Date of Award:

6-2013

Document Type:

Thesis

Degree Name:

Master of Science (MS)

Department:

Economics and Finance

Advisor/Chair:

Dr. Arthur Caplan

Abstract

My thesis offers one example of a cost associated with hypocrisy, environmental loss. Hypocrisy is defined as “the practice of professing standards, beliefs, etc., contrary to one’s real character or actual behavior” (Collins Dictionary, 2003). In order to measure hypocrisy two types of data are needed: (1) a measure of a person’s “professed standards” and (2) a measure of “actual behavior.” A study of the various ways in which hypocrisy affects an individual’s entire life is obviously beyond the scope of any single study. Therefore, my thesis demonstrates how hypocrisy, or hypocritical bias, can be measured with a single professed standard and actual behavior, namely environmental concern and use of non-reusable coffee/ tea cups (i.e., cardboard and plastic cups). A coffee or tea drinker who is very concerned for the environment should, if he eschews hypocritical bias, avoid the use of non-reusable cups when he purchases coffee/tea at a coffee shop. Individuals are given a hypocrisy score, calculated as a weighted average of non-reusable cups per number of trips to coffee shop per week and a respondent’s general concern for the environment (0=”unconcerned”, 0.25, 0.5, 0.75, 1 = “very concerned”). A higher score (i.e., greater hypocrisy) is given to individuals who use relatively more non-renewable cups and yet profess to have a relatively higher concern for the environment. Controlling for need for convenience, laziness, and ignorance, in the econometric analysis we are able to isolate the marginal effect of hypocrisy on environmental cost of using non-reusable cups.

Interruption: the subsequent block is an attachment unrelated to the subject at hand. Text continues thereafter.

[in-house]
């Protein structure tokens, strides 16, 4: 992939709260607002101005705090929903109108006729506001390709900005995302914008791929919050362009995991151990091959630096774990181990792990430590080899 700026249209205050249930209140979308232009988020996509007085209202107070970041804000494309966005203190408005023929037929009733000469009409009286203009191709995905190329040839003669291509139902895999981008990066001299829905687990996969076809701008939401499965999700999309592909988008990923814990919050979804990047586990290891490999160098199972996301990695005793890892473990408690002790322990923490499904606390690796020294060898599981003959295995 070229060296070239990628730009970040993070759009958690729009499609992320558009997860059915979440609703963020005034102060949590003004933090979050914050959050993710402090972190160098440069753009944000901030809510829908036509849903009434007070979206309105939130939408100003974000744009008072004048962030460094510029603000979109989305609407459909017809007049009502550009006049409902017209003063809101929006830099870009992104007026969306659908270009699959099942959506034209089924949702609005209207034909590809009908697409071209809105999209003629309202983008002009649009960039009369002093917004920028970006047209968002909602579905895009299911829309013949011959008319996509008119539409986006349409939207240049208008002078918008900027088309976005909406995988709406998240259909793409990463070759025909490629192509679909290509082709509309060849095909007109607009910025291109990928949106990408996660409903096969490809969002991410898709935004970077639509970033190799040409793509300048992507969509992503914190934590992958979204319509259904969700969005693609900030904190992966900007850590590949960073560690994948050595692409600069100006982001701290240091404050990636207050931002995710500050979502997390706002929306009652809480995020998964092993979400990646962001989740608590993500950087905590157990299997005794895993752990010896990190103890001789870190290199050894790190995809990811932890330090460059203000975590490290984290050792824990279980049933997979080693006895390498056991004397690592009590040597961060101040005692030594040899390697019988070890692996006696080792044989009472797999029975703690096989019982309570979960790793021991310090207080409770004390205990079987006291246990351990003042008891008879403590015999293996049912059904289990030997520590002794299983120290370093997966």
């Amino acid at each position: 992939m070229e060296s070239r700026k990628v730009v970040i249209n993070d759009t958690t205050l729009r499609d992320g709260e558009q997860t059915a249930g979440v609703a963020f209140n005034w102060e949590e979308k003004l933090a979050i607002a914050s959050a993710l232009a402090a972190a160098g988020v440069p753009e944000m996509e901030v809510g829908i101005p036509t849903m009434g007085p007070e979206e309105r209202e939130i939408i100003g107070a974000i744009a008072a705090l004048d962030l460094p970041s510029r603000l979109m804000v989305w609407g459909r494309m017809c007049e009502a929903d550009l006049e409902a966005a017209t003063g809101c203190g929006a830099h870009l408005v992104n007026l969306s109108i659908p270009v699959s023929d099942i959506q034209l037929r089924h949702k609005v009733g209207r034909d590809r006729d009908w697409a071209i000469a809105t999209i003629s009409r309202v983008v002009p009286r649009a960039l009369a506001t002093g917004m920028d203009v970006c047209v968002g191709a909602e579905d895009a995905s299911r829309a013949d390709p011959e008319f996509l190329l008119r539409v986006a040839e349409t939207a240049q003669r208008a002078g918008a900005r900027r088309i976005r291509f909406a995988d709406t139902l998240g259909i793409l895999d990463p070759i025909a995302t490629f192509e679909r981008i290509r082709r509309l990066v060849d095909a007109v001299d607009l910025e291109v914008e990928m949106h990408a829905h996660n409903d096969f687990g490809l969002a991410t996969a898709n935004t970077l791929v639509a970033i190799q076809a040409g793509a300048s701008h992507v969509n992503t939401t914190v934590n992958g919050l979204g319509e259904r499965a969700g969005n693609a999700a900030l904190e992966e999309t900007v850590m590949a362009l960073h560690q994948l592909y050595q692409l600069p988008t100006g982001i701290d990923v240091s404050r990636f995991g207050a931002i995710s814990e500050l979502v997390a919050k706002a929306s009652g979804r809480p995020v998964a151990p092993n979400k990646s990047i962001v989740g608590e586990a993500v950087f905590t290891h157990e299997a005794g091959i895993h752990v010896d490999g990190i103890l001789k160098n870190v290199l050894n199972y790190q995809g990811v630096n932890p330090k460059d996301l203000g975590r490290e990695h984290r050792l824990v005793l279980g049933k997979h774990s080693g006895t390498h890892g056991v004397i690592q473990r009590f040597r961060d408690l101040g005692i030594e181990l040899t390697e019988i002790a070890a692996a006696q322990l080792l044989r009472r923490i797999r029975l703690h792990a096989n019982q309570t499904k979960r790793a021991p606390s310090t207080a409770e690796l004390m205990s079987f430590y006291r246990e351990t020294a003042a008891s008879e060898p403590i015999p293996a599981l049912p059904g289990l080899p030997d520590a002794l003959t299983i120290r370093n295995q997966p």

Included in

Economics Commons

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